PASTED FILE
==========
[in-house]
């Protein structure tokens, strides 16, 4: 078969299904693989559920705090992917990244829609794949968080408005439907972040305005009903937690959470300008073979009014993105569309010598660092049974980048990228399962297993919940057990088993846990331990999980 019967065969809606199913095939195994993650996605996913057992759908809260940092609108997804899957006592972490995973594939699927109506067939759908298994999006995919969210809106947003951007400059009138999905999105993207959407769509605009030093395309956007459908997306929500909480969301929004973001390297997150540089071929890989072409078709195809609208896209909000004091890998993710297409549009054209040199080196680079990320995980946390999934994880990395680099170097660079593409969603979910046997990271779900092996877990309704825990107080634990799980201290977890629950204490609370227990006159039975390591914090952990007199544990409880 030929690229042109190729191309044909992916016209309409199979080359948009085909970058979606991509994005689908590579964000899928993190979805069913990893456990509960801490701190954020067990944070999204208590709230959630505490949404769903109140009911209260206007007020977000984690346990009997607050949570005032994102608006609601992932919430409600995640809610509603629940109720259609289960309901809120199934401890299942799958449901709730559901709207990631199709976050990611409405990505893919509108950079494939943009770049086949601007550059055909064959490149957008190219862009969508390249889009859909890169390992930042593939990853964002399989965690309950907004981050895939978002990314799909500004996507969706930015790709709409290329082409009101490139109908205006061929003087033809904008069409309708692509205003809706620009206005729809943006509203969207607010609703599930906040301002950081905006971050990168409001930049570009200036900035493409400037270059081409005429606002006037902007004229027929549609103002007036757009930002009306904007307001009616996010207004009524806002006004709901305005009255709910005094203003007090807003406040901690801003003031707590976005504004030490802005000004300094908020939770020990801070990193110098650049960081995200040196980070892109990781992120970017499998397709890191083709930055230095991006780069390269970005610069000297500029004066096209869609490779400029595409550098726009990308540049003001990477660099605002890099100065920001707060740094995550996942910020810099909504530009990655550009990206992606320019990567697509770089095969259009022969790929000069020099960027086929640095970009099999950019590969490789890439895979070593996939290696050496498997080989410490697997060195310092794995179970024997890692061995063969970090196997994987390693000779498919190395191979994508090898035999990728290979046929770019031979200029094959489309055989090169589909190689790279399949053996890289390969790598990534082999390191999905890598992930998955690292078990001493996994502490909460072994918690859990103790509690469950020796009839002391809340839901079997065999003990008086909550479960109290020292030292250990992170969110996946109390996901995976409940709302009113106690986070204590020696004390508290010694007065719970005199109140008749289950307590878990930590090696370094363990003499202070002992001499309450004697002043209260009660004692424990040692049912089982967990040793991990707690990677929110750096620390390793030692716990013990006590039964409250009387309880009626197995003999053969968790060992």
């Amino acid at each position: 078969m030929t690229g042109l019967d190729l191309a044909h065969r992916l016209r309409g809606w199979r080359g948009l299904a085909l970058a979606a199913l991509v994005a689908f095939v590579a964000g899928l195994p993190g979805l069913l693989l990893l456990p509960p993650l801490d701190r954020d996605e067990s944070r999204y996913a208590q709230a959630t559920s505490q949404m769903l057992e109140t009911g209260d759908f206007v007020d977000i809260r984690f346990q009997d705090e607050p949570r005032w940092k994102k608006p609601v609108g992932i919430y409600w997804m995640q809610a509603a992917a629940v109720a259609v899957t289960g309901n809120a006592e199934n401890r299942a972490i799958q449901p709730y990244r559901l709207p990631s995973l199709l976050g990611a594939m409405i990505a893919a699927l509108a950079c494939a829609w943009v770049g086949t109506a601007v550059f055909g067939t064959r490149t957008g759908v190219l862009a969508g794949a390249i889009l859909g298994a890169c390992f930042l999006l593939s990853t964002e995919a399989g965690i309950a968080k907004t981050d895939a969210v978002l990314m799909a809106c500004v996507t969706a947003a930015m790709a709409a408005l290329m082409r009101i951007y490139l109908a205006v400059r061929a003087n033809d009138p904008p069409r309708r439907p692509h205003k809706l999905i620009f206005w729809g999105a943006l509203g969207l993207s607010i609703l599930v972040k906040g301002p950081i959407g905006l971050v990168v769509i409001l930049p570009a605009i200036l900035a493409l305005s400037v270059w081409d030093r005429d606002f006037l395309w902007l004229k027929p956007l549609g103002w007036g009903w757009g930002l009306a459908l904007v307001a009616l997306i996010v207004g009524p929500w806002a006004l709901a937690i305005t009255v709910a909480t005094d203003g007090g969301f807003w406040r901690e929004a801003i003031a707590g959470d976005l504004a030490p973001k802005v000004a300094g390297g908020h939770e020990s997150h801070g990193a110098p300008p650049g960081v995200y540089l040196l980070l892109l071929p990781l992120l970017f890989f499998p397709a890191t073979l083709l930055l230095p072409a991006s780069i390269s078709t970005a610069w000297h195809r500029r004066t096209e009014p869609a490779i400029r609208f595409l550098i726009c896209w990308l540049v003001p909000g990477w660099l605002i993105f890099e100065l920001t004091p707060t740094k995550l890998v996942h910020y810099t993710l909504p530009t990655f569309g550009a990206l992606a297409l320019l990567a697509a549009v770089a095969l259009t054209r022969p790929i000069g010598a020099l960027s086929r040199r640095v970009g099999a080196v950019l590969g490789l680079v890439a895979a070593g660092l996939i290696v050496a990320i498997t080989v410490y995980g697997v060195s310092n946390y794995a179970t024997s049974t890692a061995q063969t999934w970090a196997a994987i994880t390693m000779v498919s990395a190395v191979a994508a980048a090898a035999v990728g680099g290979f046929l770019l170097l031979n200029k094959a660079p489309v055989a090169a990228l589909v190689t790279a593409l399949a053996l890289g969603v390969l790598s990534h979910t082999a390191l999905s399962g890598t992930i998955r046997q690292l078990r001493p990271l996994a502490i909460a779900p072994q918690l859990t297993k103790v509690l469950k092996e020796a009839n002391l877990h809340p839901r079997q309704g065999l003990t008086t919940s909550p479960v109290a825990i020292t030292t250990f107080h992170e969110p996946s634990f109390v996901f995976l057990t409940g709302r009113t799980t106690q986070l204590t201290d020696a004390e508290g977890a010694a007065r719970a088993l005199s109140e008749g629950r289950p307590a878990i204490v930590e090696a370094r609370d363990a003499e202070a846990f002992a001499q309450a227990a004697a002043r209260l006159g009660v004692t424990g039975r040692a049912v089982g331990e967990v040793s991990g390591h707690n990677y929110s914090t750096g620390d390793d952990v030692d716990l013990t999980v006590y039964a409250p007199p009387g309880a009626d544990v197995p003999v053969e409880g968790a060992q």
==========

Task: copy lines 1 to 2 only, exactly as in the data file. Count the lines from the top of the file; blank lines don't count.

[in-house]
């Protein structure tokens, strides 16, 4: 078969299904693989559920705090992917990244829609794949968080408005439907972040305005009903937690959470300008073979009014993105569309010598660092049974980048990228399962297993919940057990088993846990331990999980 019967065969809606199913095939195994993650996605996913057992759908809260940092609108997804899957006592972490995973594939699927109506067939759908298994999006995919969210809106947003951007400059009138999905999105993207959407769509605009030093395309956007459908997306929500909480969301929004973001390297997150540089071929890989072409078709195809609208896209909000004091890998993710297409549009054209040199080196680079990320995980946390999934994880990395680099170097660079593409969603979910046997990271779900092996877990309704825990107080634990799980201290977890629950204490609370227990006159039975390591914090952990007199544990409880 030929690229042109190729191309044909992916016209309409199979080359948009085909970058979606991509994005689908590579964000899928993190979805069913990893456990509960801490701190954020067990944070999204208590709230959630505490949404769903109140009911209260206007007020977000984690346990009997607050949570005032994102608006609601992932919430409600995640809610509603629940109720259609289960309901809120199934401890299942799958449901709730559901709207990631199709976050990611409405990505893919509108950079494939943009770049086949601007550059055909064959490149957008190219862009969508390249889009859909890169390992930042593939990853964002399989965690309950907004981050895939978002990314799909500004996507969706930015790709709409290329082409009101490139109908205006061929003087033809904008069409309708692509205003809706620009206005729809943006509203969207607010609703599930906040301002950081905006971050990168409001930049570009200036900035493409400037270059081409005429606002006037902007004229027929549609103002007036757009930002009306904007307001009616996010207004009524806002006004709901305005009255709910005094203003007090807003406040901690801003003031707590976005504004030490802005000004300094908020939770020990801070990193110098650049960081995200040196980070892109990781992120970017499998397709890191083709930055230095991006780069390269970005610069000297500029004066096209869609490779400029595409550098726009990308540049003001990477660099605002890099100065920001707060740094995550996942910020810099909504530009990655550009990206992606320019990567697509770089095969259009022969790929000069020099960027086929640095970009099999950019590969490789890439895979070593996939290696050496498997080989410490697997060195310092794995179970024997890692061995063969970090196997994987390693000779498919190395191979994508090898035999990728290979046929770019031979200029094959489309055989090169589909190689790279399949053996890289390969790598990534082999390191999905890598992930998955690292078990001493996994502490909460072994918690859990103790509690469950020796009839002391809340839901079997065999003990008086909550479960109290020292030292250990992170969110996946109390996901995976409940709302009113106690986070204590020696004390508290010694007065719970005199109140008749289950307590878990930590090696370094363990003499202070002992001499309450004697002043209260009660004692424990040692049912089982967990040793991990707690990677929110750096620390390793030692716990013990006590039964409250009387309880009626197995003999053969968790060992």